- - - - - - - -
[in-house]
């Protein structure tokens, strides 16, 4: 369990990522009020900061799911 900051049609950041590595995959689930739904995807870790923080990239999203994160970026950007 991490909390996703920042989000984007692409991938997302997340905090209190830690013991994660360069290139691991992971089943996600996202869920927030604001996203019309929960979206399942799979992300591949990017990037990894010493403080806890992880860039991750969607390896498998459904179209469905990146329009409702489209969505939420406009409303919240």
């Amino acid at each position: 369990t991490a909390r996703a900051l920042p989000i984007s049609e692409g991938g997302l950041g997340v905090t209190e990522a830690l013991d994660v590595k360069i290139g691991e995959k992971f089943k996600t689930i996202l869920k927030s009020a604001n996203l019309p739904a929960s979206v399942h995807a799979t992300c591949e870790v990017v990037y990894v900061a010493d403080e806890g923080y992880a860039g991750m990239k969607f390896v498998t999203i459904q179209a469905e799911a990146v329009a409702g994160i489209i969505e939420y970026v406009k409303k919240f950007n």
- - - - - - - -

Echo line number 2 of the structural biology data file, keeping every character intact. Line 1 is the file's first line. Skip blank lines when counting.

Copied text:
């Protein structure tokens, strides 16, 4: 369990990522009020900061799911 900051049609950041590595995959689930739904995807870790923080990239999203994160970026950007 991490909390996703920042989000984007692409991938997302997340905090209190830690013991994660360069290139691991992971089943996600996202869920927030604001996203019309929960979206399942799979992300591949990017990037990894010493403080806890992880860039991750969607390896498998459904179209469905990146329009409702489209969505939420406009409303919240």